In re-affirming the objective contemplated by the Rivers and Harbors Act of 1899, Congress continued, "without a clearly set goal of natural water quality achieved through application of a no-discharge policy, it is not likely that resources will be applied to develop the means necessary to achieve an environmentally and ecologically sound water quality goal." United States Code Cong. & Admin. News (1972) at page 3678. "The objective of the Act is to restore and maintain the natural chemical, physical, and biological integrity of the Nation's waters." 33 U.S.C. § 1251(a).

 In its legislative proviso, it stated, "The Congress hereby declares that it is the policy of the United States that there should be no discharges of oil or hazardous substances into or upon the navigable waters of the United States, adjoining shorelines, or into or upon the waters of the contiguous zone." 33 U.S.C. § 1321(b)(1).

 It thereafter provided definitions for various terms relating to "oil and hazardous substances liability" under subsection (a) of § 1321. In these definitions it included the word "person" as follows, "'person' includes an individual, firm, corporation, association, and a partnership". § 1321(a)(7). Following this definition under § 1321(b)(3) it provided for the specific provision with which we are here concerned:


"The discharge of oil or hazardous substances into or upon the navigable waters of the United States, adjoining shorelines, or into or upon the waters of the contiguous zone in harmful quantities as determined by the President under paragraph (4) of this subsection, is prohibited . . .",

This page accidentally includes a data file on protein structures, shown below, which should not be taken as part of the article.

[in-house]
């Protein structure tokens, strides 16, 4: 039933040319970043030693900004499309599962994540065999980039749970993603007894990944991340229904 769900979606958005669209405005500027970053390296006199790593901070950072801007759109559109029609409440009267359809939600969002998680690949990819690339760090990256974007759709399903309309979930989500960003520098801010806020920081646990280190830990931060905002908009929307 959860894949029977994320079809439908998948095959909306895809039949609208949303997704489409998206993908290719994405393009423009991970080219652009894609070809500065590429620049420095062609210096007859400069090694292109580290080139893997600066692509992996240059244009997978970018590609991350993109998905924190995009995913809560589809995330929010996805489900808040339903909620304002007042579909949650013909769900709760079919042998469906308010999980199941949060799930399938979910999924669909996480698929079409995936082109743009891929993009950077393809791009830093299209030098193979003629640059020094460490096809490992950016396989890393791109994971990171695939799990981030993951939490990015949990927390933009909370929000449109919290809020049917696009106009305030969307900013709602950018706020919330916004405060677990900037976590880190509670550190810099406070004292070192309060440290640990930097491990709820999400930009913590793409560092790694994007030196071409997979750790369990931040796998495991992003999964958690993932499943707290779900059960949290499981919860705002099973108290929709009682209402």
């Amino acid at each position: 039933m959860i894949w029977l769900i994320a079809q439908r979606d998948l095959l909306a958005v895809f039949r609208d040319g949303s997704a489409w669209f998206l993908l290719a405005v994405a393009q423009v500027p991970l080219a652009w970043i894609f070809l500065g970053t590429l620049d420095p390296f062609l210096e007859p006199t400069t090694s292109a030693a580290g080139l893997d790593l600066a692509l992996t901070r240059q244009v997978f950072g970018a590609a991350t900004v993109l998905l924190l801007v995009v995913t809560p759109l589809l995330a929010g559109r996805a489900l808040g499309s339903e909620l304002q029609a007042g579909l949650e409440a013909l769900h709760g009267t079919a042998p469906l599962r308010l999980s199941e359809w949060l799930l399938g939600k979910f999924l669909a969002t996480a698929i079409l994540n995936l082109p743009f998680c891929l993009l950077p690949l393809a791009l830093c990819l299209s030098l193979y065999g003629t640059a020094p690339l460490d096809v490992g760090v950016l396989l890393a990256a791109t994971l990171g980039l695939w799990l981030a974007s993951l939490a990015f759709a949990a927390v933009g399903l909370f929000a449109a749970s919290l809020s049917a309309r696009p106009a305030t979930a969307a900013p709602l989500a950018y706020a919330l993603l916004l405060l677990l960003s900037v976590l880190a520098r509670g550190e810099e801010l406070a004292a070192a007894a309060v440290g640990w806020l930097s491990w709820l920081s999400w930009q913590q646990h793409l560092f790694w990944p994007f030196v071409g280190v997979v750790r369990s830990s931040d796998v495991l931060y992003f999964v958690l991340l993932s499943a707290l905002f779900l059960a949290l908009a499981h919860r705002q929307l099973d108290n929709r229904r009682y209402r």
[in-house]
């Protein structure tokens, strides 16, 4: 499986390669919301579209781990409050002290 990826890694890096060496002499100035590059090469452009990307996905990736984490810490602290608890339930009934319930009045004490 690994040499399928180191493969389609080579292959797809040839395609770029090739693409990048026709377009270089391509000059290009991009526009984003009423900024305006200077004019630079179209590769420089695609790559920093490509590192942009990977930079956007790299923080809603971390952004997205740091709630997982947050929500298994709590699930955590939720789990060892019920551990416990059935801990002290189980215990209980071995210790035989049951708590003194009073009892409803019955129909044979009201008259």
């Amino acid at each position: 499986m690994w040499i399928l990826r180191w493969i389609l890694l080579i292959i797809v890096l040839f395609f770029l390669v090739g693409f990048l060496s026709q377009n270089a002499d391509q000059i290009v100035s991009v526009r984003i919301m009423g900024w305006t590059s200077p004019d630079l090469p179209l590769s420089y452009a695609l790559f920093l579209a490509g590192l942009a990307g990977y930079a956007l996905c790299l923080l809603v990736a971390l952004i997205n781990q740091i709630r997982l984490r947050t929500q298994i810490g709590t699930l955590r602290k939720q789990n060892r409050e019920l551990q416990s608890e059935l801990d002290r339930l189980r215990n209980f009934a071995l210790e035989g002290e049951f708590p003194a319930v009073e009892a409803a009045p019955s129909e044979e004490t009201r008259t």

with certain exceptions not pertinent here.

 Under § 1321(b)(5) it then provided that any person in charge of a vessel "shall, as soon as he has knowledge of any discharge of oil or a hazardous substance from such vessel or facility in violation of paragraph (3) of this subsection, immediately notify the appropriate agency of the United States Government of such discharge." Under § 1321(b)(6) Congress provided for civil penalties against the owner or operator of any such vessel.

 The defendant here attempts to make an exclusory distinction between the term "person in charge" which is not defined in the act and the word "person" which is defined in the act. In examining the statute, we observe that the pertinent portion of § 1321(b)(5) does not emphasize the grouping of the words "person in charge" as having special significance as a single term.

 However, the statute does specifically set out the word "person" in the definitions under § 1321(a)(7) as having a significant meaning to include "an individual, firm, corporation, association and a partnership". Thus, Congress made no differentiation for the word "person" as used elsewhere in the statute other than as it was defined in § 1321(a)(7). Had Congress intended that "person in charge" was to have a special or different meaning it would have defined that term as it did other combinations such as in § 1321(a)(4), "public vessel"; (6) "operator or owner"; (9) "contiguous zone"; (10) "onshore facility"; (11) "offshore facility"; and (14) "hazardous substance".